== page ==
I just returned from the Glen Canyon NRA project where we are removing Russian olive trees from the main corridor of the Escalante River. I've been involved in this project since the mid-1990s, and really enjoy seeing the river cleared of this massively invasive alien. These trees kill the native species and crowd everything along the river's edge, hanging over the river and making travel along the river a painful experience. The trees have long needle-sharp red thorns.
Here are two shots of the river, before and after removal of the trees.We reached the 40-mile mark with this trip -- 40-miles of the river corridor have been cleared of the awful trees from the reservoir (Lake Powell) upriver. Follow-up trips every fall keep new starts and any regrowth in check.
On our day off, GLCA Ranger Bill Wolverton takes us on the most incredible dayhikes. I've been in tiny slot canyons, up scary Moki steps, up and down chimneys, learned all about canyoneering, visited remote arches, slithered through mud cracks, rinsed off in refreshing waterfalls, climbed sand dams and entered fern grottos. I can't wait for the next trip here in the spring.
Which brings me to to the title of this post: We are always watching the river while on these projects, and have witnessed several episodes of the water rising quickly and side channels flooding, even when the sky is clear. When it's raining, we are careful to keep all the volunteers on the side of the river where camp is located, but have had a couple of incidents where folks were trapped on the other side for a couple of hours or overnight waiting for the river to drop. We've had no injuries due to our diligence.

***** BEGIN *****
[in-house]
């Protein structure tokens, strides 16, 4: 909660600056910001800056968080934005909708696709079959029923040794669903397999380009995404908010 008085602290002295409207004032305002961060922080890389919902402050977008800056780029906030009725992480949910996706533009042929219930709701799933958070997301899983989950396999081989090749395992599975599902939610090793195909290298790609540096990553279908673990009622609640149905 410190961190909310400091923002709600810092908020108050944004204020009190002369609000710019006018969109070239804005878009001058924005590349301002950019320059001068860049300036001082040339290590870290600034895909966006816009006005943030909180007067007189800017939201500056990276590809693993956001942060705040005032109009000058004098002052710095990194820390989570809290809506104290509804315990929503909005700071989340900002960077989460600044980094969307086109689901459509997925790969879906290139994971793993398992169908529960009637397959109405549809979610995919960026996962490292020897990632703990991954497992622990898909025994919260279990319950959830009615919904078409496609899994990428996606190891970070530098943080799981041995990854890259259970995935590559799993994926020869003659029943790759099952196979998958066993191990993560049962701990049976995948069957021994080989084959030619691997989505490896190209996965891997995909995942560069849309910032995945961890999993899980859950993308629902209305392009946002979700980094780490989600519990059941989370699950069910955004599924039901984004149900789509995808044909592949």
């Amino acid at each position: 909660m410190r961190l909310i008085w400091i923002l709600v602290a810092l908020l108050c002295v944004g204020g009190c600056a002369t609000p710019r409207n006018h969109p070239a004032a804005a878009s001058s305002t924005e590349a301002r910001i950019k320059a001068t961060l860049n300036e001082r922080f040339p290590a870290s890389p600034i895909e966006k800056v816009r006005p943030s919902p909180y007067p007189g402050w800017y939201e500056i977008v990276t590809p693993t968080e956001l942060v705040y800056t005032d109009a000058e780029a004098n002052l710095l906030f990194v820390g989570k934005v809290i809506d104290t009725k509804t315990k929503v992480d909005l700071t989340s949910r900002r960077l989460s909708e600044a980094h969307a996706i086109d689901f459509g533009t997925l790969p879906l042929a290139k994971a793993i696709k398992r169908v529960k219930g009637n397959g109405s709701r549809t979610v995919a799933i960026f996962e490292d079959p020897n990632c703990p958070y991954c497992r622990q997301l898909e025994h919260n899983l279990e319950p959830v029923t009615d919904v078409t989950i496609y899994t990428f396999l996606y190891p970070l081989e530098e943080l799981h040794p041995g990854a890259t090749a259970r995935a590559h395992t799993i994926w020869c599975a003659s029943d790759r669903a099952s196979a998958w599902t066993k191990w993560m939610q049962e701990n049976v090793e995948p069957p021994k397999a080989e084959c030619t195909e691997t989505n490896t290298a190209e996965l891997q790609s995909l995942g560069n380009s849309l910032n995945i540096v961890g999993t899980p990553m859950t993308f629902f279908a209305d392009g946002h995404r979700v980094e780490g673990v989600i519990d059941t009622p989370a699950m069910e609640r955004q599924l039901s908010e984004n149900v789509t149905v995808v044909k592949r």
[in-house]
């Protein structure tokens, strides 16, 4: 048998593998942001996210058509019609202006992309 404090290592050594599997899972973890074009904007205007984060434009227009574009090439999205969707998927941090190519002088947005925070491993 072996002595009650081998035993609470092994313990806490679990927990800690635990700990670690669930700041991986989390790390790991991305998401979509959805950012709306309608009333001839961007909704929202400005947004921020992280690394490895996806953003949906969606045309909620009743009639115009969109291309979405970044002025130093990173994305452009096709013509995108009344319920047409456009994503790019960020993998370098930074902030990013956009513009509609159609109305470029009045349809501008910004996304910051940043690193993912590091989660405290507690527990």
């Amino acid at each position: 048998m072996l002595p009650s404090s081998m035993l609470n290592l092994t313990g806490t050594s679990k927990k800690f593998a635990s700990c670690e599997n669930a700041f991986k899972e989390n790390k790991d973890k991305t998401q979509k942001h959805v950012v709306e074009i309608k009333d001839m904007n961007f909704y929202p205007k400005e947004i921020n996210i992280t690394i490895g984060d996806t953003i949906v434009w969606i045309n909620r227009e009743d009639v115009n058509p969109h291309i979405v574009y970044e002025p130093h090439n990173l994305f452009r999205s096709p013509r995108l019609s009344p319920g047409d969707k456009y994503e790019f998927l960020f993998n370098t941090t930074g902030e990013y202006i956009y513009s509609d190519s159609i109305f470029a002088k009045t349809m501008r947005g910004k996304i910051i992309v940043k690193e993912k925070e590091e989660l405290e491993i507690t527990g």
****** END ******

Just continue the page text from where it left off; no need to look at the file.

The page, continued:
Wilderness Volunteers leader Curt Mobley has a story of a flash flood in Zion when he was hiking with this wife Ann Kruse a few years back that was told in the Sept 2010 issue of Sierra Magazine, and he's given us permission to share his story here (click on the picture to see the full image):